“When the turn came for Esther the daughter of Abihail the uncle of Mordecai, who had taken her as his own daughter, to go in to the king, she asked for nothing except what Hegai the king’s eunuch, who had charge of the women, advised. Now Esther was winning favor in the eyes of all who saw her.” Esther 2:15 (ESV)
I was doing it again.
Though my eyes were looking at my friend and I was even nodding, my thoughts were far ahead. Crafting how I would respond to her messy situation, I prepared my “sage” advice in my head.
Do you sometimes do that, too? Think of what you’ll say instead of listening to what is being said?
I’m beginning to see that when I don’t listen I’m taking a huge risk: I could suffer the loss of gaining the wisdom I need.
In the past couple of years, I’ve begun to see how much I have to learn when it comes to listening. One person I’m learning from is none other than Esther from the Old Testament.
In the book of Esther, Chapter 2, Esther found herself in an uncertain situation. She was a woman up to her neck in precarious circumstances beyond her control, living in a culture that didn't worship the way she did.
The king had dethroned his queen; now he was ready to fill the empty spot. Perhaps with mixed motives of their own, advisers gave the king counsel to search throughout his kingdom for the best fit. Commissioners then went to every province to collect young, beautiful virgins to be tested by the king and ultimately to become part of his harem. Only one would be chosen as queen.
This is where we find Esther, taken into the palace. One night determined where she’d spend the rest of her life: on a queen’s throne or in a harem.
Before her night with the king, each woman “was given whatever she desired to take with her from the harem to the king’s palace” (Esther 2:13, ESV). Since each woman took whatever she desired, the wisdom she needed fell to herself. Though Esther would have only lived in the palace for a year, in a foreign environment, she needed to take what she deemed best.
Esther realized she didn’t know what she needed to know. There was a huge risk here; her future was at stake.
Instead of thinking ahead to what she thought she should do or say next, Esther listened to Hegai, a servant employed directly by the king. While Hegai was not a Jew or God-follower like Esther, he was someone who did know what Esther needed to know.
“When the turn came for Esther the daughter of Abihail the uncle of Mordecai, who had taken her as his own daughter, to go in to the king, she asked for nothing except what Hegai the king’s eunuch, who had charge of the women, advised. Now Esther was winning favor in the eyes of all who saw her.” (Esther 2:15)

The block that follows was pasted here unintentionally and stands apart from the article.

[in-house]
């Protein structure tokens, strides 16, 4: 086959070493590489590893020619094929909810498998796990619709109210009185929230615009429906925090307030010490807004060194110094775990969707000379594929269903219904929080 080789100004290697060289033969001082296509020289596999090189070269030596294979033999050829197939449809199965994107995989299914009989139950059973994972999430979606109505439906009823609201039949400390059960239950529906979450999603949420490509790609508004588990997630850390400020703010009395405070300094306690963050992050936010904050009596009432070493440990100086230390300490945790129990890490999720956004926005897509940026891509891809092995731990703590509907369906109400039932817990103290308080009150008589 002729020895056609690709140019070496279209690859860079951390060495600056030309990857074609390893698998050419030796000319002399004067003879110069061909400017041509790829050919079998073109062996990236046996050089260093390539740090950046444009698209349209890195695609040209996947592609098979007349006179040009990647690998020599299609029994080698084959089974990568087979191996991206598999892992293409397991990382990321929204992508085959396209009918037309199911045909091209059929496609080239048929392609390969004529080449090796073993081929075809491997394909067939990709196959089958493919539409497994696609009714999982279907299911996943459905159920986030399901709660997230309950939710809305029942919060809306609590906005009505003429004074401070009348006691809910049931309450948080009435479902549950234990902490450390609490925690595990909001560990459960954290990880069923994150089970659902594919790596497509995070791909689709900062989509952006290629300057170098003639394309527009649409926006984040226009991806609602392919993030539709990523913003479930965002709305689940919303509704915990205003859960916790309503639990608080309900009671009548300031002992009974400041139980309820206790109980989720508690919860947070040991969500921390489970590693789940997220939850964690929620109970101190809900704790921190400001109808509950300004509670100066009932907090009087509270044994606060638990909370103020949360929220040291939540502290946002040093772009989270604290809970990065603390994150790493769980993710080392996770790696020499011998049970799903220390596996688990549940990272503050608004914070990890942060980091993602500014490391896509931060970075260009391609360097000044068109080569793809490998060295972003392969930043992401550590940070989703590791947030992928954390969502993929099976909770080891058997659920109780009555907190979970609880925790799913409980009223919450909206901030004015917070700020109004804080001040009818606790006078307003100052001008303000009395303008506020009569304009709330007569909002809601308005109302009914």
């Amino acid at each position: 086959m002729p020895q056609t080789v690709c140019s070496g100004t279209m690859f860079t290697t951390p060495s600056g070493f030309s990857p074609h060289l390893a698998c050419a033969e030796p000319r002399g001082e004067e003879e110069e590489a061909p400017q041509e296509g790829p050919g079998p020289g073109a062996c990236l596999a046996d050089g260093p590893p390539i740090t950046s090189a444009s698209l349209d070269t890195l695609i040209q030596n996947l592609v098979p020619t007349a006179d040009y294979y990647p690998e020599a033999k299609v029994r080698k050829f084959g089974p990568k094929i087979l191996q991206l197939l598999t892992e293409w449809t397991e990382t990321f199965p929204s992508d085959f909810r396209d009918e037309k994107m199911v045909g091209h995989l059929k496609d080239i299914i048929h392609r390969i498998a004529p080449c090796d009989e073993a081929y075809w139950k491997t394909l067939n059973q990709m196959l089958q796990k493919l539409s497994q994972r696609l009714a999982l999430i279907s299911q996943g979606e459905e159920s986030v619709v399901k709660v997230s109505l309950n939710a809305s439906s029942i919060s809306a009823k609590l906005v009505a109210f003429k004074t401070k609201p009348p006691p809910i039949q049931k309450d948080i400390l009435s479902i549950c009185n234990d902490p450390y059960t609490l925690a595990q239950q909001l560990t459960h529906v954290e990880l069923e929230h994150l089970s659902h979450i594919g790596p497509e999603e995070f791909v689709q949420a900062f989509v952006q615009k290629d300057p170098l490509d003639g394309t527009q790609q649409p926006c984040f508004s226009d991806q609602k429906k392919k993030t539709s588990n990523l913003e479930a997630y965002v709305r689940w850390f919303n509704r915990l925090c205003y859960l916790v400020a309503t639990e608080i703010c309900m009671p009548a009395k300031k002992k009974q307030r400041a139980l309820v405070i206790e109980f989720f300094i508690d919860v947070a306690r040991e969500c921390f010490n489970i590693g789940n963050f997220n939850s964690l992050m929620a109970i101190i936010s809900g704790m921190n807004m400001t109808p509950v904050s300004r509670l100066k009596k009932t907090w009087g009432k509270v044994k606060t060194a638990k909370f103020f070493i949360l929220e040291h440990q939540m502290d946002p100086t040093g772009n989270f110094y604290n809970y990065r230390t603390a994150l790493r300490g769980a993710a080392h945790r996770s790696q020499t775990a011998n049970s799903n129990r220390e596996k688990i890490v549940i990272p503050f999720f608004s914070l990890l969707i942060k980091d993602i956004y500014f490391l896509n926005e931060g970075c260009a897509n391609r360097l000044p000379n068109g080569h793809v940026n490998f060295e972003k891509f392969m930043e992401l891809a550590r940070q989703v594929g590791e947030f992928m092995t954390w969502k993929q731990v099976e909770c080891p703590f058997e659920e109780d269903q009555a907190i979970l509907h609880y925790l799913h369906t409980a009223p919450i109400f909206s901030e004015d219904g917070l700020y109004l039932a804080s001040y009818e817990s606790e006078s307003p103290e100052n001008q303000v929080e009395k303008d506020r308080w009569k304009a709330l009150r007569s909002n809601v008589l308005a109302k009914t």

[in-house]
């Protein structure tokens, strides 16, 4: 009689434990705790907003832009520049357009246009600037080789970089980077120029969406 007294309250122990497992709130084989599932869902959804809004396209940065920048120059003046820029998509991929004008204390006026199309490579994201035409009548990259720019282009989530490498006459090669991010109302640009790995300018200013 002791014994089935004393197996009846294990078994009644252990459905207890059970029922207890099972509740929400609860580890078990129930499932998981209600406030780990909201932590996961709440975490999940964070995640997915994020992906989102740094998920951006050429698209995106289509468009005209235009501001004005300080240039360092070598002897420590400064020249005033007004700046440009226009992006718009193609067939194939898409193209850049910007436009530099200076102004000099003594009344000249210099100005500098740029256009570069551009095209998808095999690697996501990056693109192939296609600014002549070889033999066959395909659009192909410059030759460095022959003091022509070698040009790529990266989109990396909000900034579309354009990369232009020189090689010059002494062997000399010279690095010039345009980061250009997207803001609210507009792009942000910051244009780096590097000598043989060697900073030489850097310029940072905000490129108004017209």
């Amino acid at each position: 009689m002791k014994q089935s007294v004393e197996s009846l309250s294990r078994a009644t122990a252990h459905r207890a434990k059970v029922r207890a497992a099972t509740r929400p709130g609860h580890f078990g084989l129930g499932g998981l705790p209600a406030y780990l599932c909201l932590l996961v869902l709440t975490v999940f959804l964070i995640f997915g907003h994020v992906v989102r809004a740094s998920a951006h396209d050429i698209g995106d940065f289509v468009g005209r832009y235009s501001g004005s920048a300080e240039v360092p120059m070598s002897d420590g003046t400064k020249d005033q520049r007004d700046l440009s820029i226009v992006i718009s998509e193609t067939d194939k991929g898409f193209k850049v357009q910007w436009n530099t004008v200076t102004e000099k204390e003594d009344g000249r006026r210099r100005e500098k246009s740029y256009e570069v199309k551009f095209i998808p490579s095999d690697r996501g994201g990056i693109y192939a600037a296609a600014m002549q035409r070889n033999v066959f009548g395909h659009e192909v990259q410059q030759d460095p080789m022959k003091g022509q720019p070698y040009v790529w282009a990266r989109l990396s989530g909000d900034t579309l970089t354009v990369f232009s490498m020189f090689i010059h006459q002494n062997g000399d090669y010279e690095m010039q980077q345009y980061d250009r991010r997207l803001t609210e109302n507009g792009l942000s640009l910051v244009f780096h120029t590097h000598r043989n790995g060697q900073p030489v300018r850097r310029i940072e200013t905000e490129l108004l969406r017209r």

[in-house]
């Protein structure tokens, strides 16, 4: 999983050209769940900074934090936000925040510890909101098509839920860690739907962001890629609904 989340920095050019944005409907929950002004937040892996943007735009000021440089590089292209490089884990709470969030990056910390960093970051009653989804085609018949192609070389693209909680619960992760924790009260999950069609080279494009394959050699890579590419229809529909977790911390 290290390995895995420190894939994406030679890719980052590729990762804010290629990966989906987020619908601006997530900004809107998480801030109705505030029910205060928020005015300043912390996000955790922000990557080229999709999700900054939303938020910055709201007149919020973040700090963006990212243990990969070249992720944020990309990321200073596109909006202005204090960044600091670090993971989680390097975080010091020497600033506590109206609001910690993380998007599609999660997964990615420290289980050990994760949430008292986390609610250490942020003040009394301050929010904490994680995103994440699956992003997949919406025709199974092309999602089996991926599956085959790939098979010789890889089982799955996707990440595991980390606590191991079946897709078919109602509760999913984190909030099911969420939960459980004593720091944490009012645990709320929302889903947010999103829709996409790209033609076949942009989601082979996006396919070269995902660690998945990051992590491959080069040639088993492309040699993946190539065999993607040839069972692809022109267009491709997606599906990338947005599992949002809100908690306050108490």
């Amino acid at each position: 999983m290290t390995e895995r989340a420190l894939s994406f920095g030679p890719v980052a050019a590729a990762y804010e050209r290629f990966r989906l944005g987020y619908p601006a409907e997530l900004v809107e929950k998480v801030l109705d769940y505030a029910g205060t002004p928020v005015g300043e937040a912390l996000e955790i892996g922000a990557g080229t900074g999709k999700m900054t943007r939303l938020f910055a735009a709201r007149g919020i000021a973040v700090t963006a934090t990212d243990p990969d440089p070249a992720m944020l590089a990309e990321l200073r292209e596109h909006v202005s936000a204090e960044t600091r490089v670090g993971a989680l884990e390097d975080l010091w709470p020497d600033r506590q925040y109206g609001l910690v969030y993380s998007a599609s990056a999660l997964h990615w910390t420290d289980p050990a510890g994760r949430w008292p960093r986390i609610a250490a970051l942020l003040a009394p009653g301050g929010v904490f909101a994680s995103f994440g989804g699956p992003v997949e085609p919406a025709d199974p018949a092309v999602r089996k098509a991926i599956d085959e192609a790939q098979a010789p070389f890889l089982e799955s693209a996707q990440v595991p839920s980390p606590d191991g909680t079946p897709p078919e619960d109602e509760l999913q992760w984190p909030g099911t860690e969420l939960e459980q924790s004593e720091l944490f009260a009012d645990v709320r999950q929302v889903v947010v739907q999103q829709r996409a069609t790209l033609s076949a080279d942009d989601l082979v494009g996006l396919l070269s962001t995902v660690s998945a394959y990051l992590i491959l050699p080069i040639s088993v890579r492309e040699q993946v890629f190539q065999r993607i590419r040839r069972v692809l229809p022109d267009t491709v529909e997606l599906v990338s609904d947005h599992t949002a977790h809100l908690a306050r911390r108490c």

We know Esther listened because she did what Hegai advised.
Listening requires humility. Esther’s actions said, “I don’t know what I need to know. You do. Teach me. Guide me.”
Humility is not something I typically run toward because humility and humiliation often feel like the same thing. If I humble myself and admit what I don’t know (but need to know), I’m afraid I’ll look weak or unqualified — even overly vulnerable.
Instead, my old self, the part of me resistant to change and being made new by Jesus, wants to “fake it till I make it” instead of listening and learning.
Listening gave Esther exactly what she needed: wisdom. Listening gave her tools to move from outsider to insider, the place of true influence. Listening to someone on the inside — humbling herself before she went to the king — allowed Esther not to be humiliated when she met the king.
Listening will do the same for you and me. Instead of thinking only of ourselves and what we want to do or say next, we can listen to learn. Developing a listening and learning heart makes room for God to use us for His glory and to draw others to Himself — a very worthy outcome.
Father, help me to humble myself and to become one who truly listens to learn, for I can learn something from every person because every person has been made in Your image. In Jesus’ Name, Amen.
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What do you do when life’s uncertain and God seems to have vanished? Though she lived centuries ago, Esther speaks to us, modern women who also have limits to our control and resources. We find in her a strength and fortitude you and I need today — a strength we discover as we follow her process of listening, feeling, doing and speaking.
Esther: Seeing Our Invisible God in an Uncertain World by Amy Carroll and Lynn Cowell is a gritty dive into a woman’s story that helps you see how Esther is the perfect partner for seeing God in the tough times. Click here to order your copy!
Amy Carroll and Lynn Cowell’s latest Bible study released on July 12! Order Esther: Seeing Our Invisible God in an Uncertain World by July 30 and receive “A Deeper Dive Into Esther: A Bible Study Bonus.” Click here to receive your Bible study bonus!
FOR DEEPER STUDY
Proverbs 12:15, “The way of a fool is right in his own eyes, but a wise man listens to advice.” (ESV)
Think of one obstacle keeping you from truly listening to others. How might practicing good listening change your relationships?
As you pray, ask the Lord to show you one person to listen to and learn from. Then reach out to them today.
Share your thoughts with us in the comments!
© 2022 by Lynn Cowell. All rights reserved.
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